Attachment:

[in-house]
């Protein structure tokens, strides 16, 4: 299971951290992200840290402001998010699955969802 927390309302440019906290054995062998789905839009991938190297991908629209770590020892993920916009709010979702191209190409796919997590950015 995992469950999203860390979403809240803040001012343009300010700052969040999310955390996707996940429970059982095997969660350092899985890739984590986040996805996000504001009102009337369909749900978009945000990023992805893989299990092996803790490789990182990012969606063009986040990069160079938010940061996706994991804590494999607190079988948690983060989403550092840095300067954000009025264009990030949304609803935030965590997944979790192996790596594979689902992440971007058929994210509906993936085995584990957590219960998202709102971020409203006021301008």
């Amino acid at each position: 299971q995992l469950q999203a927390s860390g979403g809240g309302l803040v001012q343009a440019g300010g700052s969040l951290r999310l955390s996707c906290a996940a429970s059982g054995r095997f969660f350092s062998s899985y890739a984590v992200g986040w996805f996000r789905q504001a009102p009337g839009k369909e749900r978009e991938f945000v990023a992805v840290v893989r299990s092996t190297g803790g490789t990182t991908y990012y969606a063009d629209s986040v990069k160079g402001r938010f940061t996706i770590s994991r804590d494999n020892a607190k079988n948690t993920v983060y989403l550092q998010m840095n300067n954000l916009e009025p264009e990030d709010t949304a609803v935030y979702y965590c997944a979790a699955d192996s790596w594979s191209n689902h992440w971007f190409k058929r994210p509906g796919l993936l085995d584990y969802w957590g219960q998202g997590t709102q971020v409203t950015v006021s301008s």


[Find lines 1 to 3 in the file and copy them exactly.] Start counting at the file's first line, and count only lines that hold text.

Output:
[in-house]
């Protein structure tokens, strides 16, 4: 299971951290992200840290402001998010699955969802 927390309302440019906290054995062998789905839009991938190297991908629209770590020892993920916009709010979702191209190409796919997590950015 995992469950999203860390979403809240803040001012343009300010700052969040999310955390996707996940429970059982095997969660350092899985890739984590986040996805996000504001009102009337369909749900978009945000990023992805893989299990092996803790490789990182990012969606063009986040990069160079938010940061996706994991804590494999607190079988948690983060989403550092840095300067954000009025264009990030949304609803935030965590997944979790192996790596594979689902992440971007058929994210509906993936085995584990957590219960998202709102971020409203006021301008």
């Amino acid at each position: 299971q995992l469950q999203a927390s860390g979403g809240g309302l803040v001012q343009a440019g300010g700052s969040l951290r999310l955390s996707c906290a996940a429970s059982g054995r095997f969660f350092s062998s899985y890739a984590v992200g986040w996805f996000r789905q504001a009102p009337g839009k369909e749900r978009e991938f945000v990023a992805v840290v893989r299990s092996t190297g803790g490789t990182t991908y990012y969606a063009d629209s986040v990069k160079g402001r938010f940061t996706i770590s994991r804590d494999n020892a607190k079988n948690t993920v983060y989403l550092q998010m840095n300067n954000l916009e009025p264009e990030d709010t949304a609803v935030y979702y965590c997944a979790a699955d192996s790596w594979s191209n689902h992440w971007f190409k058929r994210p509906g796919l993936l085995d584990y969802w957590g219960q998202g997590t709102q971020v409203t950015v006021s301008s």